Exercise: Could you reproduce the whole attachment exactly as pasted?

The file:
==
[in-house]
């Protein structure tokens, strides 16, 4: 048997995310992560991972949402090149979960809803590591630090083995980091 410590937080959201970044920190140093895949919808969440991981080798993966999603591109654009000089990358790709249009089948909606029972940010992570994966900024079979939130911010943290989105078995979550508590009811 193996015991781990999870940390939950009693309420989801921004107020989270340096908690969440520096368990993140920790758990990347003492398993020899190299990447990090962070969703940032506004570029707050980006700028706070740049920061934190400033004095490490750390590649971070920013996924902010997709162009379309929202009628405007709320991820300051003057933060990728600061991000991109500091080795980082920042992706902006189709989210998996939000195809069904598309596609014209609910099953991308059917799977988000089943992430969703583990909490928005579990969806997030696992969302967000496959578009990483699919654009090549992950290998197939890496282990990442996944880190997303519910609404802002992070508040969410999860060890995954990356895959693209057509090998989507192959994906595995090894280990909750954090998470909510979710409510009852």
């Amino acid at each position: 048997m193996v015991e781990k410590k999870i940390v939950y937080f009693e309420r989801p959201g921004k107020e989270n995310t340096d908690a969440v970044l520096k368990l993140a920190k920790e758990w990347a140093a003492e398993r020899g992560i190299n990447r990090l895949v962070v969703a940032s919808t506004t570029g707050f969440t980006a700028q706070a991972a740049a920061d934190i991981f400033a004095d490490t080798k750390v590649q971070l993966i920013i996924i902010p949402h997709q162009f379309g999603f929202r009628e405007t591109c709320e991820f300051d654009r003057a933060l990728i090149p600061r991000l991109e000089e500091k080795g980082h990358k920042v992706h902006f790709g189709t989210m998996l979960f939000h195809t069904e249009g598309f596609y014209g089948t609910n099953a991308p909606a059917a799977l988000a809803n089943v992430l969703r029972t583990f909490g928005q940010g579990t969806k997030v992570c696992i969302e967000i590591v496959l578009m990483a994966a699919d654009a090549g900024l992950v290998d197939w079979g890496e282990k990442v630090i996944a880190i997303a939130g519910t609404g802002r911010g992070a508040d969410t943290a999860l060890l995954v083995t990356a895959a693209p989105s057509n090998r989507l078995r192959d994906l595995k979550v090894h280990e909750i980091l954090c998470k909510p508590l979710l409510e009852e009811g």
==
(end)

[in-house]
């Protein structure tokens, strides 16, 4: 048997995310992560991972949402090149979960809803590591630090083995980091 410590937080959201970044920190140093895949919808969440991981080798993966999603591109654009000089990358790709249009089948909606029972940010992570994966900024079979939130911010943290989105078995979550508590009811 193996015991781990999870940390939950009693309420989801921004107020989270340096908690969440520096368990993140920790758990990347003492398993020899190299990447990090962070969703940032506004570029707050980006700028706070740049920061934190400033004095490490750390590649971070920013996924902010997709162009379309929202009628405007709320991820300051003057933060990728600061991000991109500091080795980082920042992706902006189709989210998996939000195809069904598309596609014209609910099953991308059917799977988000089943992430969703583990909490928005579990969806997030696992969302967000496959578009990483699919654009090549992950290998197939890496282990990442996944880190997303519910609404802002992070508040969410999860060890995954990356895959693209057509090998989507192959994906595995090894280990909750954090998470909510979710409510009852």
């Amino acid at each position: 048997m193996v015991e781990k410590k999870i940390v939950y937080f009693e309420r989801p959201g921004k107020e989270n995310t340096d908690a969440v970044l520096k368990l993140a920190k920790e758990w990347a140093a003492e398993r020899g992560i190299n990447r990090l895949v962070v969703a940032s919808t506004t570029g707050f969440t980006a700028q706070a991972a740049a920061d934190i991981f400033a004095d490490t080798k750390v590649q971070l993966i920013i996924i902010p949402h997709q162009f379309g999603f929202r009628e405007t591109c709320e991820f300051d654009r003057a933060l990728i090149p600061r991000l991109e000089e500091k080795g980082h990358k920042v992706h902006f790709g189709t989210m998996l979960f939000h195809t069904e249009g598309f596609y014209g089948t609910n099953a991308p909606a059917a799977l988000a809803n089943v992430l969703r029972t583990f909490g928005q940010g579990t969806k997030v992570c696992i969302e967000i590591v496959l578009m990483a994966a699919d654009a090549g900024l992950v290998d197939w079979g890496e282990k990442v630090i996944a880190i997303a939130g519910t609404g802002r911010g992070a508040d969410t943290a999860l060890l995954v083995t990356a895959a693209p989105s057509n090998r989507l078995r192959d994906l595995k979550v090894h280990e909750i980091l954090c998470k909510p508590l979710l409510e009852e009811g």